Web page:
Bad database design,
development and implementation is an all too common experience of many a
DBA and Developer alike. In the first session Mark Broadbent will first
demonstrate why pessimistic concurrency is not the problem. Lastly we
have two of the leading experts in TDD who have come all the way from
America to present on how and why TDD should be used to prevent bad SQL
code and defects in your Database.
18:00-18:30 Registration, Refreshments and food
The Warm Up
18:30-19:00 READPAST & Furious: In defence of being Pessimistic - Mark Broadbent
One of the biggest criticisms about SQL Server used to be that fact
that (unlike some of it's rivals) it uses pessimistic concurrency as its
default isolation level and so started the dreaded use of the NOLOCK
hint. SQL Server 2005 introduced the optimistic concurrency
implementation of READCOMMITTED isolation and if that wasn't enough for
the critics, a brand new optimistic isolation level was also introduced.
Well, even to this day, the use of NOLOCK and READUNCOMMITTED is
rife, along with a new problem -the over-use of optimistic concurrency
isolation to avoid blocking issues.
Perhaps we are looking at this all wrong? ...Lets find out.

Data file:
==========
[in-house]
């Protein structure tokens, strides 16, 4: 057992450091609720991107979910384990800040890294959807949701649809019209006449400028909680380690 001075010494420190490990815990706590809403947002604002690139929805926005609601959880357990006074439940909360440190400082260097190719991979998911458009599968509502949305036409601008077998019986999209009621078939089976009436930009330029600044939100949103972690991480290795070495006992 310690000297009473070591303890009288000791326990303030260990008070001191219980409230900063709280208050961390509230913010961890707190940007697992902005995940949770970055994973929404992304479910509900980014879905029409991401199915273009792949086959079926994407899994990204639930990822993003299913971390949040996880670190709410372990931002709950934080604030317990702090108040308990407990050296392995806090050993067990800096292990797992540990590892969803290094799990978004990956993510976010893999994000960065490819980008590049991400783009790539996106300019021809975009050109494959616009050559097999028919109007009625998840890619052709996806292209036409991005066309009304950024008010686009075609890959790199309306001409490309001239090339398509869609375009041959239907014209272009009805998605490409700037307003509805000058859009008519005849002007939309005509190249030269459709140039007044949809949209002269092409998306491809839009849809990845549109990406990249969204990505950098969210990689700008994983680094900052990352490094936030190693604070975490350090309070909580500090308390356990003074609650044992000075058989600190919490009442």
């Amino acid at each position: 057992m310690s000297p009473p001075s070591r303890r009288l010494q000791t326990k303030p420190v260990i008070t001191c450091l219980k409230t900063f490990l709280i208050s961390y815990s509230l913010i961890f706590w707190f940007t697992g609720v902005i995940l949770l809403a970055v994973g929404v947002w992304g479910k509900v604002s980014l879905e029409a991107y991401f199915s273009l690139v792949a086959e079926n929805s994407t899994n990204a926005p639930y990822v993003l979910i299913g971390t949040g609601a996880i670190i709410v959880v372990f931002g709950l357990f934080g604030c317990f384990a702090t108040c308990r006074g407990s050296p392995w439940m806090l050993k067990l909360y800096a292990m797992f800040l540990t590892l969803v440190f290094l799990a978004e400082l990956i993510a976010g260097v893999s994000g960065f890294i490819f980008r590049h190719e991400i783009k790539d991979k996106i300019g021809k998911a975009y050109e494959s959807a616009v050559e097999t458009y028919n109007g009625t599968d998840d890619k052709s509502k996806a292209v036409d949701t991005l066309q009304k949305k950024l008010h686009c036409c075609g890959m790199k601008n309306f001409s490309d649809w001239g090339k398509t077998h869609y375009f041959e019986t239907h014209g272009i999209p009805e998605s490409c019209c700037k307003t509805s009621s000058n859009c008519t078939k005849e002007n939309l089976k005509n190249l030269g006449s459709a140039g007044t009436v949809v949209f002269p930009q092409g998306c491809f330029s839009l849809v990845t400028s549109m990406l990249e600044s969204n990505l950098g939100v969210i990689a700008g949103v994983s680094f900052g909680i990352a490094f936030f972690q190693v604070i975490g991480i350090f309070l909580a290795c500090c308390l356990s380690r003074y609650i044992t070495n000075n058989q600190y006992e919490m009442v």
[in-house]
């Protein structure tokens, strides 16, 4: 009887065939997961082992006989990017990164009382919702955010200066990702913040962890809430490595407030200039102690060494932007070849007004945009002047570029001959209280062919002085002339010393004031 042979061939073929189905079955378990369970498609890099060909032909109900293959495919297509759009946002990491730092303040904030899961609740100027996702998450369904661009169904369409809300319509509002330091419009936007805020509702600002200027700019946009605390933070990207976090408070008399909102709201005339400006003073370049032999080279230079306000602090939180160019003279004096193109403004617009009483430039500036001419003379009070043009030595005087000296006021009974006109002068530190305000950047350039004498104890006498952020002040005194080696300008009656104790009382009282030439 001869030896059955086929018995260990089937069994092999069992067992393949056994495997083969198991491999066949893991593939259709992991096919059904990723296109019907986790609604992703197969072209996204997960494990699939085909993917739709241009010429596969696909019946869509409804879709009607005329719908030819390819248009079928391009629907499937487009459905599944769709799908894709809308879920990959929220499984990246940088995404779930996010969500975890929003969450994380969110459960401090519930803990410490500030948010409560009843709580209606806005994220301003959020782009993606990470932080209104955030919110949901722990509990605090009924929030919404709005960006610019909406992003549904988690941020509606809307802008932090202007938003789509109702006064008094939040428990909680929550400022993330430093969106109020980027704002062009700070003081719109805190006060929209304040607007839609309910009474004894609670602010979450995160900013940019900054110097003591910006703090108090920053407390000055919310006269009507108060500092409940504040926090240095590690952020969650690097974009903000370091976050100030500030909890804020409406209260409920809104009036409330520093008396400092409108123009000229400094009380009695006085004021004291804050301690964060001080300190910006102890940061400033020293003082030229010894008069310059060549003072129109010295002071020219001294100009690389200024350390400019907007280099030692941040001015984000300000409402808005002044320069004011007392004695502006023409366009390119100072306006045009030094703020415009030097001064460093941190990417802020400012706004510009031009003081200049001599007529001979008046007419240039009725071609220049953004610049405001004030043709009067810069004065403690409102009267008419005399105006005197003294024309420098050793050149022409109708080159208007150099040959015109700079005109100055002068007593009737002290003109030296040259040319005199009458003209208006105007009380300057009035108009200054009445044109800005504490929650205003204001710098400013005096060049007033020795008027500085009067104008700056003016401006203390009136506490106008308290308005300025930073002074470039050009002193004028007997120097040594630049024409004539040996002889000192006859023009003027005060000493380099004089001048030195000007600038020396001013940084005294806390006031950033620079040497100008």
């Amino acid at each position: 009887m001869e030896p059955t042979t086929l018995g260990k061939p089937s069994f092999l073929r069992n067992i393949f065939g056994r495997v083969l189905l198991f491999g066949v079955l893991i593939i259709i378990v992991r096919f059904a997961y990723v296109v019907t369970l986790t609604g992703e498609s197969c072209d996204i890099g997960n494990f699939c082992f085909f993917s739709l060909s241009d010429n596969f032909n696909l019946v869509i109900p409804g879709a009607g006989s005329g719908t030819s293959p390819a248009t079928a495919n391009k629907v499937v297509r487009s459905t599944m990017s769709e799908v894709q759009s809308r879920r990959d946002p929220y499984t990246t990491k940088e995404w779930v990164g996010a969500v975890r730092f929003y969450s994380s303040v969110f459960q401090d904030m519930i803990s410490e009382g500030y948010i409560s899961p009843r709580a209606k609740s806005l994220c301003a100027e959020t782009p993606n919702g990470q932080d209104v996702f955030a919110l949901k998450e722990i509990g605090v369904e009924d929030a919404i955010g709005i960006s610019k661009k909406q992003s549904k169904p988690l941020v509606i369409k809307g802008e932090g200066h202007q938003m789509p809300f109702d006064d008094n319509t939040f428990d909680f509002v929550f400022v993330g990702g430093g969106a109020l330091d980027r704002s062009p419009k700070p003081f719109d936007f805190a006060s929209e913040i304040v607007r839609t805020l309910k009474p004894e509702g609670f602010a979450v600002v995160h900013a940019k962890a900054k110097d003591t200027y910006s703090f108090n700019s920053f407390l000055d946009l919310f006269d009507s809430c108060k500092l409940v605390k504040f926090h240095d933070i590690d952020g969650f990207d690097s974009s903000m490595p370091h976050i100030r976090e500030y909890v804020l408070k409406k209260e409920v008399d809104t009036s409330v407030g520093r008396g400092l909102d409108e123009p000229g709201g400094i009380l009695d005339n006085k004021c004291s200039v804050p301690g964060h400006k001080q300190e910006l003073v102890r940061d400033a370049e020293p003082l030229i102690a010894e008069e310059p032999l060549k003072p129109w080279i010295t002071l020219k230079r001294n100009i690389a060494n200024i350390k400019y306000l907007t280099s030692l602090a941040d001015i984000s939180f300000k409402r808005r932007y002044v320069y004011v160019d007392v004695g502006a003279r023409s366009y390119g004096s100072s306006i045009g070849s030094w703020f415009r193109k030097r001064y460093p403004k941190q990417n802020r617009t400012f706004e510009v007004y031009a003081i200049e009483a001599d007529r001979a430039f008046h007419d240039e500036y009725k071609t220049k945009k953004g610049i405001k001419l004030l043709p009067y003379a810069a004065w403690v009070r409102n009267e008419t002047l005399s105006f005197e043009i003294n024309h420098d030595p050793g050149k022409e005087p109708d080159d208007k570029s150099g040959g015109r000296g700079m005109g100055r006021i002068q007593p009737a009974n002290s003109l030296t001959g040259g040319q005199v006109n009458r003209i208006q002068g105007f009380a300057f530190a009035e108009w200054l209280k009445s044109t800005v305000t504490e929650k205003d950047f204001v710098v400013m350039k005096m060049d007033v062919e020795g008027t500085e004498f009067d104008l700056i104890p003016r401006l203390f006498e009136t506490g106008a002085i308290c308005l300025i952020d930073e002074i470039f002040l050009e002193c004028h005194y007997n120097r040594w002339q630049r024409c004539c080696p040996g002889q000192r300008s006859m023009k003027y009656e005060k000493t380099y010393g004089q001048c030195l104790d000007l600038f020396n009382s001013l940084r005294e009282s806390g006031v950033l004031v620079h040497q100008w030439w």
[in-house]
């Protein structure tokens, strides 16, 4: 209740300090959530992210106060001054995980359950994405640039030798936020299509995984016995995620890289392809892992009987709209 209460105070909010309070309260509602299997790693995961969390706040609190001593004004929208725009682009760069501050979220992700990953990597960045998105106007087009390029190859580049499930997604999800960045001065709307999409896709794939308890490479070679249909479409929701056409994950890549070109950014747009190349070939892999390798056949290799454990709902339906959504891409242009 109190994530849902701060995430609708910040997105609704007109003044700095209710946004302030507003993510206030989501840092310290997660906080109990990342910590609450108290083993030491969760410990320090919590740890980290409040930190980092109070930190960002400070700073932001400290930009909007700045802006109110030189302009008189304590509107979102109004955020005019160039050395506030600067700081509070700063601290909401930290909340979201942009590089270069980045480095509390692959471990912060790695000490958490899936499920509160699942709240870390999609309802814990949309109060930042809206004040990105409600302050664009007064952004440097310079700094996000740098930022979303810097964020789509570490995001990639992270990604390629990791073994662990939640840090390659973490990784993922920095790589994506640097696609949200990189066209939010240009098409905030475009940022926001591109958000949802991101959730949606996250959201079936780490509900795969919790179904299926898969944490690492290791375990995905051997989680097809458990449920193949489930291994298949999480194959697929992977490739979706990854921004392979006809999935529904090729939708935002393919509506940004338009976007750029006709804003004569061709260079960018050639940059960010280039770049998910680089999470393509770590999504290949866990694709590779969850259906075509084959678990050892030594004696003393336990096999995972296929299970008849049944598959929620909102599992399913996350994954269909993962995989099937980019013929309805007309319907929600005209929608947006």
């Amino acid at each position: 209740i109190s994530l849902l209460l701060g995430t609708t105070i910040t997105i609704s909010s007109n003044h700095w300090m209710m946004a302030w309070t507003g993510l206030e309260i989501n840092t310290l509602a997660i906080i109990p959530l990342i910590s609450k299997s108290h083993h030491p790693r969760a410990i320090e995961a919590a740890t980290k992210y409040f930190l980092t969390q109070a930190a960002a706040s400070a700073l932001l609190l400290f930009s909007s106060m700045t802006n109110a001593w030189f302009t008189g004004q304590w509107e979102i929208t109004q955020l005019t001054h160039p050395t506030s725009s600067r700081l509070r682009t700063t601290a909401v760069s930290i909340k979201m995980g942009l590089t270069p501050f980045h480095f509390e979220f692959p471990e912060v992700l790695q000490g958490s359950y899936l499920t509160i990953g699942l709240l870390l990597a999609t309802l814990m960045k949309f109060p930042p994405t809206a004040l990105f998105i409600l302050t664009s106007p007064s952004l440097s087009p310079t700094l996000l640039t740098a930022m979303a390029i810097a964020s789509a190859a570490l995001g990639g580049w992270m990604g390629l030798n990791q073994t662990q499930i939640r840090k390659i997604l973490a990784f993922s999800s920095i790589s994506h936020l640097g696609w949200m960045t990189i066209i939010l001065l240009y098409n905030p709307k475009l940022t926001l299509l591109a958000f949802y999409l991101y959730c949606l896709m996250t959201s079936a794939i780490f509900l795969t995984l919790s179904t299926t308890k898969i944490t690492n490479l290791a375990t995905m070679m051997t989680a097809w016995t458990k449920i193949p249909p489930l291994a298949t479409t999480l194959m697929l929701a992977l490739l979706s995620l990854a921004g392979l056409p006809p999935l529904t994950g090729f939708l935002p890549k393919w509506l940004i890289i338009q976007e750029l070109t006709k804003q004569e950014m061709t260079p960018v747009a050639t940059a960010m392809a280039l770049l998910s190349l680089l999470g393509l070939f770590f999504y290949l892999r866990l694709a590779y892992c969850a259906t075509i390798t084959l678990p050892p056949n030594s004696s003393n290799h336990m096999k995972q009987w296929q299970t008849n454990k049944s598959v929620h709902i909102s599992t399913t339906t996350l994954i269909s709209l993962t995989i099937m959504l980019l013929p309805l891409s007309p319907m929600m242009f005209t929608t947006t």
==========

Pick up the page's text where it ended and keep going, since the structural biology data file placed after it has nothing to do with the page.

Speaker Bio can be found at http://tenbulls.co.uk/about/
The Main Event
19:15-20:45 TDD – Thwarting Database Defects - Sebastian Meine & Dennis LLoyd
It’s bad enough to spend hours finding and fixing database defects,
explaining to the rest of the team what went wrong and trying to clean
up the mess. It’s even worse when a defect causes the end-user to make a
bad decision. Database defects are far too costly and most testing
practices do not adequately detect or prevent them. This presentation
introduces tSQLt, a framework for automated database unit testing.
You’ll learn techniques to write SQL code that is resilient to defects
and is easier to change and maintain.
Speaker Bios can be found at http://sqlity.net/en/about/ and http://www.testdrivendatabases.com/
20:45-21:00 Wrap up and Close